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Literature / Depth

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Depth (original title Głębia; as of today the book is still unprinted in English) is a series of hard science-fiction books by Polish author Marcin Podlewski. The first volume, subtitled Jumper ("Skokowiec") was released in 2015, followed by The Return ("Powrót") in 2016 and Inrush ("Napór") in 2017, with the final book, "Vastness" ("Bezkres"), to be released during summer 2018.

Depth tells the story of the Milky Way in a distant future where, following human extra-solar expansion thanks to the titular Depth transit subspace, and two galaxy-wide wars, it is more commonly known as the Scorched Galaxy due to the vast majority of it being thoroughly ravaged and unsuitable for supporting life. What's left of the Galaxy is currently united under the banner of Unity, an alliance comprised of The State, The League and The Federation, with the outer layer occupied by Border Principalities. While it housed alien life in the past, it is currently inhabited only by humanity as the aliens were driven out during one of the main wars; as a result, they are now referred to as Those That Departed.


While the books follow multiple characters and organisations, often offering their individual points of view on shared events, arguably the main characters consist of the crew of jumper-class spaceship "Ribbon": the captain with a traumatic past Myrton Grunwald, Grunwald's only real friend and medical officer on his previous ship Harpago Jones, ex-military first pilot Erin Hakl, brilliant but psychologically fragile astronavigator Pinsleep Wise, lecherous and obese mechanic Monsieur and enigmatic genius computer specialist Hub Tansky.

Aside of dealing with the main events which "Ribbon" is involuntary dragged into, Depth often explores the topics of human social interactions, what it means to be human and outcast, as well as the ever-growing technological progress and its implications for the at-the-time modern civilisation. Each volume consists of around 700-800 pages, and the full story is expected to be over 3000 pages long upon its conclusion.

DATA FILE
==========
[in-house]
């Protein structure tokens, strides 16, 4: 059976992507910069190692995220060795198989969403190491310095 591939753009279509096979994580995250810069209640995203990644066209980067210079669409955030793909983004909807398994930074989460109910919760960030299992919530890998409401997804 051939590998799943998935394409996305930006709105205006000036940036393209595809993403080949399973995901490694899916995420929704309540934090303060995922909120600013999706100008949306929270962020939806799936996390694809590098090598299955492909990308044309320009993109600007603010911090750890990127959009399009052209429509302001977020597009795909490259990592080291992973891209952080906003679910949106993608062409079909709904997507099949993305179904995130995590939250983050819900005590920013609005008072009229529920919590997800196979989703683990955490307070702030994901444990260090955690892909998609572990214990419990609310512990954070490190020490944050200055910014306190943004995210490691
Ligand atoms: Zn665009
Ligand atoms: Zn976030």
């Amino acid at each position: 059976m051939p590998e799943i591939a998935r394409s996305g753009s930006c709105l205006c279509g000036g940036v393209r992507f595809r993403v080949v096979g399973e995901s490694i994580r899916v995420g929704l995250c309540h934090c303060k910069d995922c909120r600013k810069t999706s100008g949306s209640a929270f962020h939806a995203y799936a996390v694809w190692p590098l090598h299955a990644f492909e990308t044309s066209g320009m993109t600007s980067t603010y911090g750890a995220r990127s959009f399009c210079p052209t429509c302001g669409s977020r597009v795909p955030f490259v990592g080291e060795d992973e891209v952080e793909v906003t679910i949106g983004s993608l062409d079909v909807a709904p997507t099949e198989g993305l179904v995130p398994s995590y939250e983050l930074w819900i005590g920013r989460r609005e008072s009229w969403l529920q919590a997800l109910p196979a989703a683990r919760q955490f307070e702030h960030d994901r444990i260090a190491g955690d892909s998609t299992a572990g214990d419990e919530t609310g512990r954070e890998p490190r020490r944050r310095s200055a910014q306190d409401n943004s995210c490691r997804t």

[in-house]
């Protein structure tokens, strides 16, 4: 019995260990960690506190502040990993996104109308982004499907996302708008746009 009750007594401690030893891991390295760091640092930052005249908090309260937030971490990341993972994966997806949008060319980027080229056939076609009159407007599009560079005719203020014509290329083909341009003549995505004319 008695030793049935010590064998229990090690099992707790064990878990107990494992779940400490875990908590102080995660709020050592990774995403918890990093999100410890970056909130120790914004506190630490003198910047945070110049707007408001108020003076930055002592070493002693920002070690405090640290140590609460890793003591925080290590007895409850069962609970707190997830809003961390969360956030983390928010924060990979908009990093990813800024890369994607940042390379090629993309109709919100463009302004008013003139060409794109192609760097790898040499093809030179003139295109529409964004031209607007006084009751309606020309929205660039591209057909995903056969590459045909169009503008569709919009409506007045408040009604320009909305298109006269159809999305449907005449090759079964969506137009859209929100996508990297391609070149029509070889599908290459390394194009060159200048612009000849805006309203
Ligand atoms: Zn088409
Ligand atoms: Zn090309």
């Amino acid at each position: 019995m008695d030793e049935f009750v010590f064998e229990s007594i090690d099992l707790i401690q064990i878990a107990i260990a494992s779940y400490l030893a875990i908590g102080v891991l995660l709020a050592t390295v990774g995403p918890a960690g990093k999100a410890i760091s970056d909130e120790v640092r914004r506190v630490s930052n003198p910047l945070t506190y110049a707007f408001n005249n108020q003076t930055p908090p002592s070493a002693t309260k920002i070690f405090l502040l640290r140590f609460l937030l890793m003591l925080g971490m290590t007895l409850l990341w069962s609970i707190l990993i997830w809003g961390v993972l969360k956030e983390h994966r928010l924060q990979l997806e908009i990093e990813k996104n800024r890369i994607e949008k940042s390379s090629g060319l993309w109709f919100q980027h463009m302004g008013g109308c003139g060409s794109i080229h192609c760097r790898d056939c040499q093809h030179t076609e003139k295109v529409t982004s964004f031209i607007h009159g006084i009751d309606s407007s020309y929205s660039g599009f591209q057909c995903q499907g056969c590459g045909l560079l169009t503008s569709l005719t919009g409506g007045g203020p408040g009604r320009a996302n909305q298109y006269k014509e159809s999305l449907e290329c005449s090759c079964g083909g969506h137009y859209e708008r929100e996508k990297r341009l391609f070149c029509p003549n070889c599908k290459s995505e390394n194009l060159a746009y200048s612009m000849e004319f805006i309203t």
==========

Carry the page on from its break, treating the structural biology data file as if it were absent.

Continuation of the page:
Depth provides examples of:

  • A.I. Is a Crapshoot: Because of bad experience with Machines in the past, Unity has banned heavily developed artificial intelligence and most AIs seen in the books are "castrated", with heavy penalties set up for anyone trying to use more advance variants.
  • The Alcoholic: Myrton Grunwald is this for the majority of the first book as means of numbing the pain of his various memories, much to the chagrin of his crew. With their help, he slowly finds other ways of dealing with them.
  • Badass Grandpa: the entire crew of Principality Of Gatlark's destroyer-class ship "Flame". It consists entirely of old people and while they sometimes indulge in stereotypes associated with the elderly, they are still one of the more competent and hardy crews portrayed in the books, especially captain Kayt Talses, who often remarks that the experience gained with age is an invaluable asset for any military unit.
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  • Arc Words: "All hail the Pale King".
  • The Assimilator: One of the main reasons STRIPS have such a bad reputation in Scorched Galaxy is that they tend to convert the majority of beings they come across into more STRIPS, never with their consent.